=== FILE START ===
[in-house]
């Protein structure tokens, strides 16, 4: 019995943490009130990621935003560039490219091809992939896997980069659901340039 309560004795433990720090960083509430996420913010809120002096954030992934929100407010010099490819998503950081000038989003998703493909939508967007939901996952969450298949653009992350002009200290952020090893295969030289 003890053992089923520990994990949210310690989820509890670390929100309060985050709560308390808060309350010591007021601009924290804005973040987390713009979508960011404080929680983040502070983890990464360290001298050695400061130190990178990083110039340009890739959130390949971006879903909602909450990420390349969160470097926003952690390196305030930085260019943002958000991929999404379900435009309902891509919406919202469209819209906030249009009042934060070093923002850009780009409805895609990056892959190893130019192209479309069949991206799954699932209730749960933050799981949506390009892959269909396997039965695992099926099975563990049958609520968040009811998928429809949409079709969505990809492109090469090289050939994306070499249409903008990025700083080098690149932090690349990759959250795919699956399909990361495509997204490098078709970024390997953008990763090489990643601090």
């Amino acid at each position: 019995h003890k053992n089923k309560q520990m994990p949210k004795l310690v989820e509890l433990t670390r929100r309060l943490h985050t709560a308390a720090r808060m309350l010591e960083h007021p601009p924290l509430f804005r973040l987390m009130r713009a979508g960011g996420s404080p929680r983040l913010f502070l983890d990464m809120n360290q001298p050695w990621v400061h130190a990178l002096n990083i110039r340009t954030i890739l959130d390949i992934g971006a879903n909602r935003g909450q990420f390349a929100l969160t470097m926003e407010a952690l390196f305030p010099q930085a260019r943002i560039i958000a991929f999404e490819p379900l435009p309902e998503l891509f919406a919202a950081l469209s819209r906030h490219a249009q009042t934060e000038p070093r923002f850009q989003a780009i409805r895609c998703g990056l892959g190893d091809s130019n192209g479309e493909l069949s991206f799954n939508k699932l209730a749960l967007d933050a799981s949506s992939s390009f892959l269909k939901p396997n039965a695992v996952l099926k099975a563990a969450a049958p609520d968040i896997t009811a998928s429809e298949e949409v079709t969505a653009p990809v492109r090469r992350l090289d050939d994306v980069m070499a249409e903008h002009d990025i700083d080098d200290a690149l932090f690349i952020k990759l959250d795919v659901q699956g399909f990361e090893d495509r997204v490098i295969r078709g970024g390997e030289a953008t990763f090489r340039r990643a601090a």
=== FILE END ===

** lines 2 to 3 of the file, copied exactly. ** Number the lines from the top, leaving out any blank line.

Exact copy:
């Protein structure tokens, strides 16, 4: 019995943490009130990621935003560039490219091809992939896997980069659901340039 309560004795433990720090960083509430996420913010809120002096954030992934929100407010010099490819998503950081000038989003998703493909939508967007939901996952969450298949653009992350002009200290952020090893295969030289 003890053992089923520990994990949210310690989820509890670390929100309060985050709560308390808060309350010591007021601009924290804005973040987390713009979508960011404080929680983040502070983890990464360290001298050695400061130190990178990083110039340009890739959130390949971006879903909602909450990420390349969160470097926003952690390196305030930085260019943002958000991929999404379900435009309902891509919406919202469209819209906030249009009042934060070093923002850009780009409805895609990056892959190893130019192209479309069949991206799954699932209730749960933050799981949506390009892959269909396997039965695992099926099975563990049958609520968040009811998928429809949409079709969505990809492109090469090289050939994306070499249409903008990025700083080098690149932090690349990759959250795919699956399909990361495509997204490098078709970024390997953008990763090489990643601090």
């Amino acid at each position: 019995h003890k053992n089923k309560q520990m994990p949210k004795l310690v989820e509890l433990t670390r929100r309060l943490h985050t709560a308390a720090r808060m309350l010591e960083h007021p601009p924290l509430f804005r973040l987390m009130r713009a979508g960011g996420s404080p929680r983040l913010f502070l983890d990464m809120n360290q001298p050695w990621v400061h130190a990178l002096n990083i110039r340009t954030i890739l959130d390949i992934g971006a879903n909602r935003g909450q990420f390349a929100l969160t470097m926003e407010a952690l390196f305030p010099q930085a260019r943002i560039i958000a991929f999404e490819p379900l435009p309902e998503l891509f919406a919202a950081l469209s819209r906030h490219a249009q009042t934060e000038p070093r923002f850009q989003a780009i409805r895609c998703g990056l892959g190893d091809s130019n192209g479309e493909l069949s991206f799954n939508k699932l209730a749960l967007d933050a799981s949506s992939s390009f892959l269909k939901p396997n039965a695992v996952l099926k099975a563990a969450a049958p609520d968040i896997t009811a998928s429809e298949e949409v079709t969505a653009p990809v492109r090469r992350l090289d050939d994306v980069m070499a249409e903008h002009d990025i700083d080098d200290a690149l932090f690349i952020k990759l959250d795919v659901q699956g399909f990361e090893d495509r997204v490098i295969r078709g970024g390997e030289a953008t990763f090489r340039r990643a601090a």